Iowa: The Iowa Department of Revenue (IA DOR) issued guidance on the state's nonconformity to the Federal Consolidated Appropriations Act of 2021 (CAA). Iowa follows the federal income tax treatment of not taxing forgiven Paycheck Protection Program (PPP) loan amounts for tax year 2019 (fiscal year filers), 2020 and beyond. Iowa partially follows the federal income tax treatment with respect to the deductibility of expenses paid with PPP loans. For tax years 2020 and beyond, the state follows the federal income tax treatment, allowing such expenses to be deducted, but does not allow the deduction for tax year 2019 (fiscal year filers). With respect to Economic Injury Disaster Loan (EIDL) Grants and Targeted EIDL Advances, Iowa conforms to the income exclusion, as well the deductibility of related expenses, for tax year 2020 and beyond. For tax year 2019 (fiscal year filers), such amounts are included in a taxpayer's Iowa income to the same extent they would have been included in federal income before the enactment of the CAA. The IA DOR also said that during the 2019 tax year, the state does not conform to the treatment of qualified disaster relief contributions, which allows corporations an additional charitable deduction and increased limitation for qualified disaster relief contributions. The state will, however, conform to this provision starting in 2020. IA Dept. of Rev., "Iowa Nonconformity: The Federal Consolidated Appropriations Act of 2021" (Jan. 19, 2021).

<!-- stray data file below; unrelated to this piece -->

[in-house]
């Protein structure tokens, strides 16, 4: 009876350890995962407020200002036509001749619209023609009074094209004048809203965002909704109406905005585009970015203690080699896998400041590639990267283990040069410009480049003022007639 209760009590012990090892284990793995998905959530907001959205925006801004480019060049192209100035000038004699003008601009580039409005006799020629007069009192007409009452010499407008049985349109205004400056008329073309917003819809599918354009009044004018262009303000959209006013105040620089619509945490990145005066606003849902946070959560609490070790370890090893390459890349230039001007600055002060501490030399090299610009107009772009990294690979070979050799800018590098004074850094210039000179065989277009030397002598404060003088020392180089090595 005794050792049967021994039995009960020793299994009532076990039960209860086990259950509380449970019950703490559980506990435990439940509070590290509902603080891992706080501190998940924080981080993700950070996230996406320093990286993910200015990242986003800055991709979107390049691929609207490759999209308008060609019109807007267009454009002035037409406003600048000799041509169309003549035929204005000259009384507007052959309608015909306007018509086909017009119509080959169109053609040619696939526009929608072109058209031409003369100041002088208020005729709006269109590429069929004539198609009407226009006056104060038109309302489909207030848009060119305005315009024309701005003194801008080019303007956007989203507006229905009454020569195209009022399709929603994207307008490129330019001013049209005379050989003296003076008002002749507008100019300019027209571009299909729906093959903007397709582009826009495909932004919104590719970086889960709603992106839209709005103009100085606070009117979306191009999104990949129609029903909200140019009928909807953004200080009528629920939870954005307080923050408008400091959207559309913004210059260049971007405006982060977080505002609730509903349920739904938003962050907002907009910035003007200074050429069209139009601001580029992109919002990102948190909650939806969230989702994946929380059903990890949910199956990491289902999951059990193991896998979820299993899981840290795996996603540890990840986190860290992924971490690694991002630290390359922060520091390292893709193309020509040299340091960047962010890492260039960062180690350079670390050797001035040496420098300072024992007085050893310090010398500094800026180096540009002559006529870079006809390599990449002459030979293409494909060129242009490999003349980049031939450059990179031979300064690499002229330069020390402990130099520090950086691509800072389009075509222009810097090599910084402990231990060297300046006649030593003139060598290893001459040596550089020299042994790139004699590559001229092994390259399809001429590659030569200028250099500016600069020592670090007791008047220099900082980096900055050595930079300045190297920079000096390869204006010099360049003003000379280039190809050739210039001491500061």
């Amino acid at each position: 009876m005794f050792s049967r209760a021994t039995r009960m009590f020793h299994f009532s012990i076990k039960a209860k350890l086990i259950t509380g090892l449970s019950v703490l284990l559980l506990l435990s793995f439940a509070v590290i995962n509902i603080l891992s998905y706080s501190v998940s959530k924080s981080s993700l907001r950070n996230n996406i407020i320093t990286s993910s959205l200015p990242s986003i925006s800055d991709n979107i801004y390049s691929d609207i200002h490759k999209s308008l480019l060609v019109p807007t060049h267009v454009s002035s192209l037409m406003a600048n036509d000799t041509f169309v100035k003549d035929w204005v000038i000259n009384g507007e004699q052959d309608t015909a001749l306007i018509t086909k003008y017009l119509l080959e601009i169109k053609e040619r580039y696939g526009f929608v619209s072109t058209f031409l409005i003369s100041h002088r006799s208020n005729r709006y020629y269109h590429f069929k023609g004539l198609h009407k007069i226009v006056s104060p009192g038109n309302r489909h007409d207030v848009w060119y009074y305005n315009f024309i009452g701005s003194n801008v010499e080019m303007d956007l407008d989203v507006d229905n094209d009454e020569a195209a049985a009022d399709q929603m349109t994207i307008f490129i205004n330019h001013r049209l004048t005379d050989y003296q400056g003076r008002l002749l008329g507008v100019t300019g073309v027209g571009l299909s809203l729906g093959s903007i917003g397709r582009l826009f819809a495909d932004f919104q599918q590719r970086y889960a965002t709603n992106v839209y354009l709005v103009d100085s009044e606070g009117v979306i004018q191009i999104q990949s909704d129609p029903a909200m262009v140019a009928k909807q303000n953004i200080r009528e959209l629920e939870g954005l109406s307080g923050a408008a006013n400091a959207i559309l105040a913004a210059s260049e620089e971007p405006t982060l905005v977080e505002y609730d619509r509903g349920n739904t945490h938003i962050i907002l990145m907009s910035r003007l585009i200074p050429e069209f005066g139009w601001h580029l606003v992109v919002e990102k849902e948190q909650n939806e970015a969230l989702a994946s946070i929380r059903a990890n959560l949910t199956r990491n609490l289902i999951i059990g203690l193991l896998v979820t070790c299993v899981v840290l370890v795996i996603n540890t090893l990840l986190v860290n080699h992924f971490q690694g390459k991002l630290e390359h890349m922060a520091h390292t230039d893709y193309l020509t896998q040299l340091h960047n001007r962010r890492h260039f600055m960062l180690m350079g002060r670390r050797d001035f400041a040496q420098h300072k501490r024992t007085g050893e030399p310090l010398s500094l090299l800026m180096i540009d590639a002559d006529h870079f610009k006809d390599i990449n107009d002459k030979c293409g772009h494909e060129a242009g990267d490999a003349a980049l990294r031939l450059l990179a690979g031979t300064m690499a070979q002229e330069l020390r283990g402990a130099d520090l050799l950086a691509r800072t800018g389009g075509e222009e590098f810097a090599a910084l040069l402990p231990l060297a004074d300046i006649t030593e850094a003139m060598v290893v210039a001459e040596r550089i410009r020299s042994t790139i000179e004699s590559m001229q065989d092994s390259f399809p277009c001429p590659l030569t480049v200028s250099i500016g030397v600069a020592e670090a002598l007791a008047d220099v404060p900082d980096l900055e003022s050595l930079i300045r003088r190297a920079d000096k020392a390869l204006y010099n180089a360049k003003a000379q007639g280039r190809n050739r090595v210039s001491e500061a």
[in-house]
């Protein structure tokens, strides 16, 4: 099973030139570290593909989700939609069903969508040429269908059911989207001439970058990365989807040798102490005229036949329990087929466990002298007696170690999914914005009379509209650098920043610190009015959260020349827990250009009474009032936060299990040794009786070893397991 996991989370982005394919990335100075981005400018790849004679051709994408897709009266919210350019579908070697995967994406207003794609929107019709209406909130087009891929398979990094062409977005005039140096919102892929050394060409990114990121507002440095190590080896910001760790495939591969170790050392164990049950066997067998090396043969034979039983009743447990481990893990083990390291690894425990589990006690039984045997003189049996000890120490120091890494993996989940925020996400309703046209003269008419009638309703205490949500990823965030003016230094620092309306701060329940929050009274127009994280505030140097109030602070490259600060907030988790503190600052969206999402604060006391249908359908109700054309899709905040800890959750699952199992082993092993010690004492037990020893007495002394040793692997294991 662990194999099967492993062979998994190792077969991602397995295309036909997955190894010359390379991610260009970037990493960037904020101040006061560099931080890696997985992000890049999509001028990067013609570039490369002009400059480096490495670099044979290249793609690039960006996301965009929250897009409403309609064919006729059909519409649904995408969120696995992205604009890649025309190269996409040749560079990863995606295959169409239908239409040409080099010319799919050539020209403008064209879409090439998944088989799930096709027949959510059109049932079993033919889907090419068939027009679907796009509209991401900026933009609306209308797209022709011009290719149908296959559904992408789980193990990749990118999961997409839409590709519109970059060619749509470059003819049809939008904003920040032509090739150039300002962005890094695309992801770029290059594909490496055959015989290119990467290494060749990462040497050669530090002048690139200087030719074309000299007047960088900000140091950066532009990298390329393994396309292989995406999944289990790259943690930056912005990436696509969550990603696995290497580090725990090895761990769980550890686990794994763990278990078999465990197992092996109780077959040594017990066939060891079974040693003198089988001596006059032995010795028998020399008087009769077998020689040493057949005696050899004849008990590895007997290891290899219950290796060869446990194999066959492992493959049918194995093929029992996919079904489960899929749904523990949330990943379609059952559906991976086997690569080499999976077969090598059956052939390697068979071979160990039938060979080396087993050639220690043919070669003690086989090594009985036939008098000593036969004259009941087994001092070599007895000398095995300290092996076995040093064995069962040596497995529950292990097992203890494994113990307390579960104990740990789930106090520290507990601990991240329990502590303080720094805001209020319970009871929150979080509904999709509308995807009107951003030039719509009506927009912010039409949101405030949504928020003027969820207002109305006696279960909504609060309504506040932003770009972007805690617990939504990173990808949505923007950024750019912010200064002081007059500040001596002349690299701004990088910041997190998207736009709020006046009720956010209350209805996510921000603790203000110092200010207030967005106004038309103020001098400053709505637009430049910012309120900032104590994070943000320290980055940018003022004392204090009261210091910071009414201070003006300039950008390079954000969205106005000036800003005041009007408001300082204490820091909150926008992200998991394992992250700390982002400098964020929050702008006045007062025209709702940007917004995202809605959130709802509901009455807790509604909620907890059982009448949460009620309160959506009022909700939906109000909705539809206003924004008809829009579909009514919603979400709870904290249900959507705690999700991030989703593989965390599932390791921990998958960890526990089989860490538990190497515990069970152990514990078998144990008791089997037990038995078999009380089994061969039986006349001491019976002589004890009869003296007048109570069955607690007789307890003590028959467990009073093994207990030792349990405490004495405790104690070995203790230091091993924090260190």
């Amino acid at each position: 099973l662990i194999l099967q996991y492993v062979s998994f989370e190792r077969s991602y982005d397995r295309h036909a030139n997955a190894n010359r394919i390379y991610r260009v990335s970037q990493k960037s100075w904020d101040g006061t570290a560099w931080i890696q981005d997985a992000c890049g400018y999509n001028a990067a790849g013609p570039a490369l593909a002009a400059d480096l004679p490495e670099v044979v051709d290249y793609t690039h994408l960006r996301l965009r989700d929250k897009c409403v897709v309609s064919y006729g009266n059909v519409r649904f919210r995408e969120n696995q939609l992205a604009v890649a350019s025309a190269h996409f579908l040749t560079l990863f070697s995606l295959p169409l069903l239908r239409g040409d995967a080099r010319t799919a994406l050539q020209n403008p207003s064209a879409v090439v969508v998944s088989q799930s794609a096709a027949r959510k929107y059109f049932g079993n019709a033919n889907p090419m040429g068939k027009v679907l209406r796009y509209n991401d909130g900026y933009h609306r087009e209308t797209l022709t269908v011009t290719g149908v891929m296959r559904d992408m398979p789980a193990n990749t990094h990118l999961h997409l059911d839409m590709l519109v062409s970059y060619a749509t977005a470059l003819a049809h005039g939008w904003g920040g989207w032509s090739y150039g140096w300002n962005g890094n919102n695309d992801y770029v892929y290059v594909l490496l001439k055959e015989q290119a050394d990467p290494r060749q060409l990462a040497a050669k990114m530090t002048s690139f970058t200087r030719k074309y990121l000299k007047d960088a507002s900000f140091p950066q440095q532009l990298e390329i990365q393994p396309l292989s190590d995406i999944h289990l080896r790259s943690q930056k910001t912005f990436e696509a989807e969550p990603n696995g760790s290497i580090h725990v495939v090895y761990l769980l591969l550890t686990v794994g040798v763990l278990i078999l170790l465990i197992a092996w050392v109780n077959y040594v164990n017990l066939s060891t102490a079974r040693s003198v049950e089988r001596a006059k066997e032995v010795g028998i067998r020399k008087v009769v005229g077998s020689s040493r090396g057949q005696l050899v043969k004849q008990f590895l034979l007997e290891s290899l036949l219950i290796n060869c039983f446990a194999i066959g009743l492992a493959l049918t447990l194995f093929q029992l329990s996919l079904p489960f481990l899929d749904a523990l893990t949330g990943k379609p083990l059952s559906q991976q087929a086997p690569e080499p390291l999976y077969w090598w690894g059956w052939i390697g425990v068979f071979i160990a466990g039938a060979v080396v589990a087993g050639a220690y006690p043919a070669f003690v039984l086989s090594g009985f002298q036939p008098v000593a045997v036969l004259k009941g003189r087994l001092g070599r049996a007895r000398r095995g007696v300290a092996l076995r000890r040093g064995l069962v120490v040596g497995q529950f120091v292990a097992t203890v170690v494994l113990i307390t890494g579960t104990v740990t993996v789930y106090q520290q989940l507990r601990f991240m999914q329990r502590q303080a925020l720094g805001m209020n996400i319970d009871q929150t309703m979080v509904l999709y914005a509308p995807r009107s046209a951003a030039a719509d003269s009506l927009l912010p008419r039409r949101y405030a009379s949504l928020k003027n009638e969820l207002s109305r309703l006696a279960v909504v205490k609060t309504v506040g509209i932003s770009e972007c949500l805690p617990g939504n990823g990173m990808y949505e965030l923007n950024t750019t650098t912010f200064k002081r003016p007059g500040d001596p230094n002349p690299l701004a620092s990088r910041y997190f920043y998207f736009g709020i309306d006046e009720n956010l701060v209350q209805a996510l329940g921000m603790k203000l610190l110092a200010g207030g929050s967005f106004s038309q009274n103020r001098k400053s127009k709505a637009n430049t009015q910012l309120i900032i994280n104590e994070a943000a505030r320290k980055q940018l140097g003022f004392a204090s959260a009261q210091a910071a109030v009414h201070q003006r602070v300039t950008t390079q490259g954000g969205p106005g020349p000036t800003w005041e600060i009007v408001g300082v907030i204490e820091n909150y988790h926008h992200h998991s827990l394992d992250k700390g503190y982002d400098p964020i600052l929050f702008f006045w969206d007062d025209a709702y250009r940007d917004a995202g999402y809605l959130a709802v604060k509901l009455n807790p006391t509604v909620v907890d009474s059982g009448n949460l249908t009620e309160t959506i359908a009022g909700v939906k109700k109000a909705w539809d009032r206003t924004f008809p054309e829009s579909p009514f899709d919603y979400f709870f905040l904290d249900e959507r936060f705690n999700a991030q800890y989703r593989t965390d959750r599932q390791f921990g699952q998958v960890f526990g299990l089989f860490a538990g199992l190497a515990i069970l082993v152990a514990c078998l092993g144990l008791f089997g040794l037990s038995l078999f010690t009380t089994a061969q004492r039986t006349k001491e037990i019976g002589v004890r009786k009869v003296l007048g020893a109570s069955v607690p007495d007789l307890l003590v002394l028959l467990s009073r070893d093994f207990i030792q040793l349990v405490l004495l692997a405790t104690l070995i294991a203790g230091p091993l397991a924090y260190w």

Missouri: Final rules (12 CSR 10-2.076, -2.255, and -2.260) provide guidance on Missouri's allocation and apportionment provisions for corporate taxpayers, nonresident shareholders of S corporations and nonresident partners of partnerships, and apportionment provisions for broadcasters, applicable beginning on or after Jan. 1, 2020. For corporate income tax purposes, the final rule (12 CSR 10-2.076) replaces all methods and tests previously used in Missouri to apportion and allocate corporate income, including the "source of income test" and the Multistate Tax Compact's three-factor apportionment formula. All income is presumed apportionable unless it is clearly nonapportionable under the U.S. Constitution or Missouri law; the final rule requires consistency in how a taxpayer classifies income as apportionable or nonapportionable each year (any deviation requires taxpayer disclosure). Additionally, the final rule describes when another state has jurisdiction to subject the taxpayer to net income tax and permits the Missouri Director of Revenue to require a taxpayer to provide evidence supporting an assertion that the taxpayer is subject to tax in another state. The final rule also defines what receipts are includible in the receipts factor and provides receipts factor guidance for certain circumstances (i.e., hedging transactions and cost-plus fixed fee contracts, among others, as well as items specifically excluded). Further, the final rule addresses how to approximate the ultimate beneficiary when such information is not reasonably determinable, when the state or taxpayer can seek alternative apportionment, when a transaction is considered to be in the taxpayer's regular course of its trade or business, and what constitutes a unitary business. The final rule for allocation and apportionment for nonresident shareholders of S corporations and nonresident partners of partnerships (12 CSR 10-2.255) interprets statutory provisions (Mo. Rev. Stat. §§ 143.421 and 143.471) for purposes of determining the adjusted gross income (AGI) from a shareholder's pro rata share of items of S corporation income, gain, or deduction and the AGI of a nonresident partner from the partnership's items of income, gain, loss or deduction. The final rule also defines Missouri allocated income and Missouri apportioned income and describes what constitutes S corporation income and partnership income derived from Missouri sources. Lastly, the final rule provides a special apportionment method for broadcasters (12 CSR 10-2.260) by sourcing receipts from broadcast advertising services and licenses of broadcasting intangibles based upon market shares. The final rules generally were adopted as proposed, with a modification to the definition of "broadcaster". The final rules take effect March 31, 2021. Mo. Dept. of Rev., 12 CSR 10-2.076, -2.255, and -2.260 (Mo. Register, Vol. 46, No. 3, Feb. 1, 2021).